I want to save lives.  I want to do everything I can to keep families together.  I want to go visit our children who have been reunited and hear something other than, "No they haven't eaten today."  I want to help change this broken world that we live in.  I don't want these children that come into my path to suffer.  I don't want them to go a day without eating.  I don't want them to die.

More and more I'm learning that I can't do this on my own.  It's not up to me to save Wilkenly's life or any other baby for that matter.  I'm here to be God's hands and feet.  I'm here to help serve his people, his children.  Yes some of these children are going to suffer.  They're going to be malnourished and often go days with out eating.  And some are even going to die.  I don't understand it.  I hate it.  But it's God's plan.  Theres a reason why Wilkenly died.  Theres a reason why Luc passed away.  Theres a reason why Marie died in my arms.  Theres a reason why I buried Olivenson, Annella, Sabyna, Jossette, Deborah, and many many more.  I have no idea what these reasons are.  I have no idea what we are all supposed to be learning from this, but I have faith that there is a reason.  I have faith that they are all safely nestled in God's arms and that some day I will see each and every one of my babies again.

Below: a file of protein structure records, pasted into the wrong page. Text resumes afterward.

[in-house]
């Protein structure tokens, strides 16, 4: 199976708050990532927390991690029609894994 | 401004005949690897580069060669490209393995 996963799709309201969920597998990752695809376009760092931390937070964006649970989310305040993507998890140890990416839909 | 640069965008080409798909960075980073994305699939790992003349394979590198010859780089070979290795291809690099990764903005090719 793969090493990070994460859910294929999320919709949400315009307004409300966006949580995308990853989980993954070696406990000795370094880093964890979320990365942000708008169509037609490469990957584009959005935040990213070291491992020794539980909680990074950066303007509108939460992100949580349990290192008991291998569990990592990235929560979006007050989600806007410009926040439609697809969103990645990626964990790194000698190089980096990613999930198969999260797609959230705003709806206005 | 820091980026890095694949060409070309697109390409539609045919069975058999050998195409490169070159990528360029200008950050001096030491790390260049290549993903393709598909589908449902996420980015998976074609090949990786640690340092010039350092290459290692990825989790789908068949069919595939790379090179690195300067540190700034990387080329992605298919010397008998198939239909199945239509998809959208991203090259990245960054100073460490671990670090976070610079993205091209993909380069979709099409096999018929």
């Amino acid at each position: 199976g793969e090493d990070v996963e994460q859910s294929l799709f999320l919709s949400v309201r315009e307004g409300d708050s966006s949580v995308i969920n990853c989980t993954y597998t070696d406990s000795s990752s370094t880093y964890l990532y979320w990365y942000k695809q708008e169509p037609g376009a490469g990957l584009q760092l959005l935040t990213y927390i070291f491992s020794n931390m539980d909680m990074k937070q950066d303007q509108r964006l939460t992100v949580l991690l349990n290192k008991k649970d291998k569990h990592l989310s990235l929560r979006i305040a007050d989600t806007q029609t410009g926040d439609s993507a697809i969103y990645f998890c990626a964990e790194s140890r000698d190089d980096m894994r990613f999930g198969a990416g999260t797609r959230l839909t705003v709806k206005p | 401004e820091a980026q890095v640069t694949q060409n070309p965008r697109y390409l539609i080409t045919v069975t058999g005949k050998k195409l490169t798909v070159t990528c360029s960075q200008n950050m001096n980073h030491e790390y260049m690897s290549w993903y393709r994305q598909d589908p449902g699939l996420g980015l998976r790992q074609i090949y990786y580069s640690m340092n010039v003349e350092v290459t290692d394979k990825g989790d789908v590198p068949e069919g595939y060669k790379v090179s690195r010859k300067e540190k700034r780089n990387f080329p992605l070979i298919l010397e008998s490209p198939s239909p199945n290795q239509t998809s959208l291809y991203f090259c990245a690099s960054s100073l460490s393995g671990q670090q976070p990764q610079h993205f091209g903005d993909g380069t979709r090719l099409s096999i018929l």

I don't know what the future looks like for Haiti.  I don't know what the future looks like for any of the babies in our care or various programs.  And I especially don't know what the future looks like for me.  But I continue on each day knowing that the future isn't up to me and that there is someone much greater in charge of it all.  This life doesn't make sense, but it's not up to me to figure out.  My responsibility is to love on the children and families that pass through our gates.  To make them feel heard, loved, and cared for.  Sometimes I'll be able to offer help, but often I won't.